An important aspect that should not be overlooked is the effect of time on changes in HbA1c. The effects of diabetes self-management training programmes were short-lived. Thus, as recommended in many countries, regular reinforcement of advanced CC is critical in patient management [41,46,47]. In the review by Schmidt et al., the study with the longest period of evaluation was also the study with the smallest improvement in HbA1c [34]. The accuracy of counting carbohydrates is associated with an improvement in glycaemic control; at the same time, intense glucose monitoring is an independent variable related to the reduction in HbA1c [43,48].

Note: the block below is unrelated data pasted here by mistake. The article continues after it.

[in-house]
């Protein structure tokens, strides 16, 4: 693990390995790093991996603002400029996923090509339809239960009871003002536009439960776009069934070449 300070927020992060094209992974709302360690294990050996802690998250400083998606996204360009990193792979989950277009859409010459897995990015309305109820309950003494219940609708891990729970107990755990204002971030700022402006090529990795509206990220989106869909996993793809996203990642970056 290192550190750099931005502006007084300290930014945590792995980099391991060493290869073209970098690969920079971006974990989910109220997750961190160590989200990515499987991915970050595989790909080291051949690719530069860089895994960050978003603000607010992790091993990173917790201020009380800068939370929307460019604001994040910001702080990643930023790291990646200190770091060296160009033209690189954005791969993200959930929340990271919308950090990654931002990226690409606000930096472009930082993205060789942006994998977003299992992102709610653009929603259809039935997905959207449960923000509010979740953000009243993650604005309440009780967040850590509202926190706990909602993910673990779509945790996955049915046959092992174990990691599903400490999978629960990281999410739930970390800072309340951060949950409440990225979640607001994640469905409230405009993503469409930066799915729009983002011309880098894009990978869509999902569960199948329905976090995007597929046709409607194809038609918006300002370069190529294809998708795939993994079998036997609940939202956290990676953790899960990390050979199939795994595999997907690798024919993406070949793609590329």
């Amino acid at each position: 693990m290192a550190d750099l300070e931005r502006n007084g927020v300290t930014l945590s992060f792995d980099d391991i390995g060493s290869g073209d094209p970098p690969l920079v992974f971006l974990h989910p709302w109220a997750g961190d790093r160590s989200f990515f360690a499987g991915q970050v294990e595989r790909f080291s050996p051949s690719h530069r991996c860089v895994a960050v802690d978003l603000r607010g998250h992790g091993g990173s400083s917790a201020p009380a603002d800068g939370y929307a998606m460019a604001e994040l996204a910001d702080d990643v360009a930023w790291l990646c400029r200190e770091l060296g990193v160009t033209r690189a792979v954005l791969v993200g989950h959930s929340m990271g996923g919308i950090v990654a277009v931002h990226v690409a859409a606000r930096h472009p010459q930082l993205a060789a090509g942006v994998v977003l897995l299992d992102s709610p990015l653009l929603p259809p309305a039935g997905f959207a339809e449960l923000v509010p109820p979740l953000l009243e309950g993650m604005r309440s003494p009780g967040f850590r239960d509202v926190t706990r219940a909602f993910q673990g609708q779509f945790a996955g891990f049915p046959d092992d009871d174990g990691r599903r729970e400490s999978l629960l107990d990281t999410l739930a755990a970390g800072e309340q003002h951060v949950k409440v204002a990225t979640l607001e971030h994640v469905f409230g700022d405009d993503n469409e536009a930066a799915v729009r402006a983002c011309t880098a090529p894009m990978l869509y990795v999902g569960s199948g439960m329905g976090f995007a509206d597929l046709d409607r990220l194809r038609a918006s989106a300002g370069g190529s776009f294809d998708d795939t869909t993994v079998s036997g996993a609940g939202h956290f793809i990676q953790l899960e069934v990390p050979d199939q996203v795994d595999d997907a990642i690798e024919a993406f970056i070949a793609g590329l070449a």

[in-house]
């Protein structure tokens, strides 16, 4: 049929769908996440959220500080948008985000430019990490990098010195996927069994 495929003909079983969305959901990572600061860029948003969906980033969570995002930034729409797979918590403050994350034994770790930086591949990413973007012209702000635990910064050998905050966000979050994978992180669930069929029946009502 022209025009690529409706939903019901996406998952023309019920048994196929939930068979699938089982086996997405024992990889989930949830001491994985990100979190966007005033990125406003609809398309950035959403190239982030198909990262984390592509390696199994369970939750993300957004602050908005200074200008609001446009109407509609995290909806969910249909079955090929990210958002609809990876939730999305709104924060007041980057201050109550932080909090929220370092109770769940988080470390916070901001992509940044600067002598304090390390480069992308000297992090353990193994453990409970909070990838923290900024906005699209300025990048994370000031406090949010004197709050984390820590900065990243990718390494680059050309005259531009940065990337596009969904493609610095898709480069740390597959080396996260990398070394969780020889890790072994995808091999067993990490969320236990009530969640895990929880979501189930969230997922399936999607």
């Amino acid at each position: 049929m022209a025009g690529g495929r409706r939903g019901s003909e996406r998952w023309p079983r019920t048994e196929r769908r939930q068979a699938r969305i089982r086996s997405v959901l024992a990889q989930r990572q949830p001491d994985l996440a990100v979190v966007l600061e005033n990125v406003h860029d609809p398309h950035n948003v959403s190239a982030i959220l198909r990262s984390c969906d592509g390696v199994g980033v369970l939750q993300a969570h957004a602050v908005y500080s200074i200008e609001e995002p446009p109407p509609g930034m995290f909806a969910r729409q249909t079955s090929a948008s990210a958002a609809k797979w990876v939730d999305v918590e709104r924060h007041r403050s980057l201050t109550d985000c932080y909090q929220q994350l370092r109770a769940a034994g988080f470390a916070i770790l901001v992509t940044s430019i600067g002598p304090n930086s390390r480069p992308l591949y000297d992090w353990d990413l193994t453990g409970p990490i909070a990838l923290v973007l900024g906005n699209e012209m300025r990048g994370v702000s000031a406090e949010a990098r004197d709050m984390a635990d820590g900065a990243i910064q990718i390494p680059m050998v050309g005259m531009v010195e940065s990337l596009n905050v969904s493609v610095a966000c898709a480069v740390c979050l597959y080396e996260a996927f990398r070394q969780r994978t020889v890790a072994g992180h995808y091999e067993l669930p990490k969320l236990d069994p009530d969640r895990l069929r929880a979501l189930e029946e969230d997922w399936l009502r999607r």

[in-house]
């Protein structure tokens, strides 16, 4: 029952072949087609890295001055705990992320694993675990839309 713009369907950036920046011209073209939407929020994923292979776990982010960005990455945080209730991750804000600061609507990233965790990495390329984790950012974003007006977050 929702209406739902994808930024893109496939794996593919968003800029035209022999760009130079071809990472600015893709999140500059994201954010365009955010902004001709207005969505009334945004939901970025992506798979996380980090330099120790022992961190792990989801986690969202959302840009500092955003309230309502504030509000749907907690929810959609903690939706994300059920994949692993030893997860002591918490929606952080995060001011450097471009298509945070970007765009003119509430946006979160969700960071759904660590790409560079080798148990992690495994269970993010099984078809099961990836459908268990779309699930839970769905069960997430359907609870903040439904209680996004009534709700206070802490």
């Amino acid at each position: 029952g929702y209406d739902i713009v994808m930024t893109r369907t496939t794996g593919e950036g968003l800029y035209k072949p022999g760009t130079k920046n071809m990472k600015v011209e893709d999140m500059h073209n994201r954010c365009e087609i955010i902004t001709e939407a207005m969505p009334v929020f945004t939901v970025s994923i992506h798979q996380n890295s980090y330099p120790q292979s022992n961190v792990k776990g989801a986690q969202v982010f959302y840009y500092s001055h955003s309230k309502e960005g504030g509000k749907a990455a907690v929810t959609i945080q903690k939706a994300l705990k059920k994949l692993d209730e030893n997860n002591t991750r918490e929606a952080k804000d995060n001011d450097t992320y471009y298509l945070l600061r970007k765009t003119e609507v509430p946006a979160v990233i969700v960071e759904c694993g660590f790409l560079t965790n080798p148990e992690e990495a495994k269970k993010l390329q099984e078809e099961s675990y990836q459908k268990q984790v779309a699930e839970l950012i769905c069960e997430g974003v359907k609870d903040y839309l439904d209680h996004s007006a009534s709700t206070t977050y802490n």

Considering the available data, in several studies the CC method has been compared to a control arm consisting of usual or standard care rather than alternative methods for calculating bolus insulin. In addition, observational studies generally conclude showing no improvement in glycaemic control. Furthermore, results in the paediatric and adolescent population seem better than those observed in adults, probably also for the psychological aspects associated with CC. All these considerations highlight the need of further well-designed, double-blind large studies that confirm the role of CC in patients with T1D of different age groups.

3.2. Hypoglycaemia